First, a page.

The rabbinic councils of all three Orthodox parties in Israel issued a statement prohibiting their yeshiva students from enlisting in the Israeli military.
The senior rabbis of the Lithuanian haredi Orthodox Degel Hatorah and Hasidic Agudat Yisrael, which together constitute the United Torah Judaism Knesset party, and the Sephardic Orthodox Shas party, issued the statement following a joint meeting on Monday night.
The rabbis called for the cancellation of any Knesset committee bill that would draft yeshiva students into the military and urged “all yeshiva students not to enlist to the army in any way whatsoever, not to surrender to any blandishments and punishments, and not to cooperate with the army induction center for haredim, but instead to toil in their studies day and night.”
The rabbis called for a mass prayer rally in two weeks against the new conscription bill being drafted by the Knesset’s Shaked committee that would levy criminal charges against yeshiva students who evade the draft.
President Shimon Peres declared his opposition Monday to the levying of criminal sanctions on Haredi draft dodgers. “The need for dialogue is essential in my opinion,” Peres said at a meeting with students at Bar-Ilan University. “I would not include this issue in criminal affairs.” Peres argued that everyone should serve, but “not everyone should serve in the army. It is possible to serve elsewhere.”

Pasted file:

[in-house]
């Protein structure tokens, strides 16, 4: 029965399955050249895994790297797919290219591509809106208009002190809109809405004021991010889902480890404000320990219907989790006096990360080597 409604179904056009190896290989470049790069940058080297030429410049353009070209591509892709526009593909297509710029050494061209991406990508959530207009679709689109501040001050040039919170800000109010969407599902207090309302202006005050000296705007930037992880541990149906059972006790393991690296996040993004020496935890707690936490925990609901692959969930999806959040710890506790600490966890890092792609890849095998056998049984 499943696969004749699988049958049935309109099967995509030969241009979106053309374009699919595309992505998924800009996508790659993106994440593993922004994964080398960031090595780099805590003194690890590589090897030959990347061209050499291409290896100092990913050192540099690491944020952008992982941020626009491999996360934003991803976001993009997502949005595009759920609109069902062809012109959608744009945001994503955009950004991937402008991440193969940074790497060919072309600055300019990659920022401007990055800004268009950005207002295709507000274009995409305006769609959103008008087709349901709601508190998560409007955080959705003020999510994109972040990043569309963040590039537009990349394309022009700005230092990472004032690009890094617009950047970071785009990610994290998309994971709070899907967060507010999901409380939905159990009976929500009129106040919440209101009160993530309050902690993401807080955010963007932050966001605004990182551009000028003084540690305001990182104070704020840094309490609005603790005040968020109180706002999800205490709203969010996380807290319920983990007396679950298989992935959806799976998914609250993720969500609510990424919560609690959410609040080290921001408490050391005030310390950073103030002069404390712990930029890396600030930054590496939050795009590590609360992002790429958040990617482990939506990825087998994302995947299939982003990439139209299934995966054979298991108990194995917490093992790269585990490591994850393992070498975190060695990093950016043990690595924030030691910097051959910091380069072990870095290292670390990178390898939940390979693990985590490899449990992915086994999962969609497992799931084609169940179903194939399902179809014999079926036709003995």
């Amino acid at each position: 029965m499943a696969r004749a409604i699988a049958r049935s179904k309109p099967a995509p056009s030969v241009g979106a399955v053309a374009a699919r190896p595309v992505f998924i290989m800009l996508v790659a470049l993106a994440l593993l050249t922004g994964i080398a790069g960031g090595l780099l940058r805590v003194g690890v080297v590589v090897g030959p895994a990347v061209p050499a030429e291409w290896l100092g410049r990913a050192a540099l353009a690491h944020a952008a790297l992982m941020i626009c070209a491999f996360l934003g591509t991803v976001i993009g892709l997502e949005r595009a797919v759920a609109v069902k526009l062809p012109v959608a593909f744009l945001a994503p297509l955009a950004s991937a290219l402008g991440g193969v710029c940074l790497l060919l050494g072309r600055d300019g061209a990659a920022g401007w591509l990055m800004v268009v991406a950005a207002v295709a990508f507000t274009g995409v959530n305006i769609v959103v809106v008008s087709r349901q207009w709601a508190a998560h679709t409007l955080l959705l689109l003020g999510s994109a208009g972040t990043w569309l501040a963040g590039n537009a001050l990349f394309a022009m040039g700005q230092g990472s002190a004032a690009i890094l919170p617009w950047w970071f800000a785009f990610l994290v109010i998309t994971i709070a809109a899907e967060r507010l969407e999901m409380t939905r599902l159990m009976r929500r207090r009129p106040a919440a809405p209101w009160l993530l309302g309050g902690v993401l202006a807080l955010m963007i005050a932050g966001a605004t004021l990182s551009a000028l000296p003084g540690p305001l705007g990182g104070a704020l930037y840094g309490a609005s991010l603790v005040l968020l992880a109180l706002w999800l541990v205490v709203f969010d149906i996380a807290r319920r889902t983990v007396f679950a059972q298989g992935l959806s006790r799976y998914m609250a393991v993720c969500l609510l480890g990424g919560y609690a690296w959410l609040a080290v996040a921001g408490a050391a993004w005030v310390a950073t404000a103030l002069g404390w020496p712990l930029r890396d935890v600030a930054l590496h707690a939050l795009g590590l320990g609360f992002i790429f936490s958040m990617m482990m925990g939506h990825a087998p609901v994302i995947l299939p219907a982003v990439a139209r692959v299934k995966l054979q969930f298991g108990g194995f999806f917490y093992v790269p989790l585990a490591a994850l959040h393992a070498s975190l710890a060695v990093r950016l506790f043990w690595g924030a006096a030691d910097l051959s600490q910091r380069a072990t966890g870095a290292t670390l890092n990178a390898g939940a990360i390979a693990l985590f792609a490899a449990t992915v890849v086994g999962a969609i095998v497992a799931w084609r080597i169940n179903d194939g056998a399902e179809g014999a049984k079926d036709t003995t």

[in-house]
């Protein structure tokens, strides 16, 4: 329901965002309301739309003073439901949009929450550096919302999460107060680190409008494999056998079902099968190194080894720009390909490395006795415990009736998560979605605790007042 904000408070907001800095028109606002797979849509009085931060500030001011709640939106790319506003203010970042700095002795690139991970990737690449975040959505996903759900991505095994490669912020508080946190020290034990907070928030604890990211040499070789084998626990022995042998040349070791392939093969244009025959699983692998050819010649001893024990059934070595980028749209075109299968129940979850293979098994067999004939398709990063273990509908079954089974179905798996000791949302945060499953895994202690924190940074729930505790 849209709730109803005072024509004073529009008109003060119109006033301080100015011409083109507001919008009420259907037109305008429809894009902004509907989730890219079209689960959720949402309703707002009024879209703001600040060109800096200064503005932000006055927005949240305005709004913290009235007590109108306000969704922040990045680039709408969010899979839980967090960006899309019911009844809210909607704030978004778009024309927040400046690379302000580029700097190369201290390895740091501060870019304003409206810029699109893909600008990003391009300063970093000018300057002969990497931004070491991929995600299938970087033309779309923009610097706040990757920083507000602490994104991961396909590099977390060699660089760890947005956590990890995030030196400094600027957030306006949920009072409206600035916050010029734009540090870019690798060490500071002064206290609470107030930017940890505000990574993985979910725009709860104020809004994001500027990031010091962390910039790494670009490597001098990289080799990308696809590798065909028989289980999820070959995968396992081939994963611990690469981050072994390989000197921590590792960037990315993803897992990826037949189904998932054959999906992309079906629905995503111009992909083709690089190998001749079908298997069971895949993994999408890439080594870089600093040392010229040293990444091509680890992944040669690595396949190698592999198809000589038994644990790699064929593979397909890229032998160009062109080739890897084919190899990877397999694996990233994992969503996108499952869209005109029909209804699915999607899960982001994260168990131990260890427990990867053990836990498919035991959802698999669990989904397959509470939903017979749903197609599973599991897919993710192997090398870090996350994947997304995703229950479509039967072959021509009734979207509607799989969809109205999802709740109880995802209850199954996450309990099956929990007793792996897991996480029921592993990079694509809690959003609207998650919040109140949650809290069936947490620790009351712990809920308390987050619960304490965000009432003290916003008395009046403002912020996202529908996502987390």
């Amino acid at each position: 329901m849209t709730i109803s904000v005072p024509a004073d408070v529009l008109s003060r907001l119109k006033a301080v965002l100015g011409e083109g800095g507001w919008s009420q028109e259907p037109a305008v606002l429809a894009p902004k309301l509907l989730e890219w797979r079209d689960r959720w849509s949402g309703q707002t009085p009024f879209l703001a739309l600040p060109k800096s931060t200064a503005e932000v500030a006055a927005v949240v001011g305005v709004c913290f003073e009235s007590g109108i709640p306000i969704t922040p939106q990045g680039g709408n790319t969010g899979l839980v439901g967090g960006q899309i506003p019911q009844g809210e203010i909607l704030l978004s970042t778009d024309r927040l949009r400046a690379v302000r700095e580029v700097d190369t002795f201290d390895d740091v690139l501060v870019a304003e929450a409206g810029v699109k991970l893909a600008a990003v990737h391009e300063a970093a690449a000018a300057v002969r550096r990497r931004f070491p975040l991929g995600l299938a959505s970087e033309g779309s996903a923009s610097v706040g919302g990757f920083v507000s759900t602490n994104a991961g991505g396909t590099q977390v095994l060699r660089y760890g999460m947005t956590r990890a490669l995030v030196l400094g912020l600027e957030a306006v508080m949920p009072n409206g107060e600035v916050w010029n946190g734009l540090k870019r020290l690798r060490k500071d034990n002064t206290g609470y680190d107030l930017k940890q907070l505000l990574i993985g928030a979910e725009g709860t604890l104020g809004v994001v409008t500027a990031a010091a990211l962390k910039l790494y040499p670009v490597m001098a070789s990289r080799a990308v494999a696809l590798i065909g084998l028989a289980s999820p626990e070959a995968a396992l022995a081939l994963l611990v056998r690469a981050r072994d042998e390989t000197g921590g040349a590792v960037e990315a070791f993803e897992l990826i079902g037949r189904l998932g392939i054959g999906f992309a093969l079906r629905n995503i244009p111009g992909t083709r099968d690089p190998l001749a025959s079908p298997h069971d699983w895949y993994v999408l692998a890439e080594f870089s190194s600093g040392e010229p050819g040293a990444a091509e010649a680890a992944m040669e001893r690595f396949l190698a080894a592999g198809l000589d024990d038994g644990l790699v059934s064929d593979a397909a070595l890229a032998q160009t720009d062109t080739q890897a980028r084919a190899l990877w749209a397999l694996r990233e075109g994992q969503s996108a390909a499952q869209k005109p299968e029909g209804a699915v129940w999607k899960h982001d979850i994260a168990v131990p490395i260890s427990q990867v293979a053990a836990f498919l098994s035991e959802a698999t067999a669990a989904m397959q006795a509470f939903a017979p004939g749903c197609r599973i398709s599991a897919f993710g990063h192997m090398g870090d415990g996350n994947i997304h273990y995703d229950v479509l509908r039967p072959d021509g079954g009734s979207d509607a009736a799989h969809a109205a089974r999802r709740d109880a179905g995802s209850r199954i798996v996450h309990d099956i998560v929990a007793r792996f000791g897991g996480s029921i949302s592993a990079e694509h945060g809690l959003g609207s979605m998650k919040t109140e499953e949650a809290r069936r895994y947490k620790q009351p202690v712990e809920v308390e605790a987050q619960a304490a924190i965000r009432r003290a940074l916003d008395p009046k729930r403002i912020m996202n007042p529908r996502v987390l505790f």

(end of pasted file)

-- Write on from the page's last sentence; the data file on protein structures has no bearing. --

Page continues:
The landmark provision, drafted by the Shaked Committee on February 19, mandates army service for 18-year-old ultra-Orthodox Israeli men. The provision imposes criminal penalties on non-compliant yeshiva students. According to the terms of a working draft, such penalties would go into effect in 2017.
Under the bill, Haredi men between the ages of 18 and 24 would be able to claim draft exemptions from national service, one year at a time. Draft quotas would be determined by the number of eligible ultra-Orthodox men under the age of 24.
Finance Minister Yair Lapid praised the Shaked Committee’s approval of the bill last Thursday, saying it was a resurgence of Zionism that fixed a major flaw in Israeli society.
If passed into law by the Knesset plenum, “a legal and historic aberration that has continued for 65 years [would be] fixed because we were determined and stood our ground,” Lapid said. “This wound in the heart of Israeli society is finally starting its recovery process.”
Lapid attempted to assuage ultra-Orthodox concerns that the move would undermine the integrity of religious society, saying universal draft “is not an attempt to plot against your way of life. Nobody wants to harm you or your way of life.”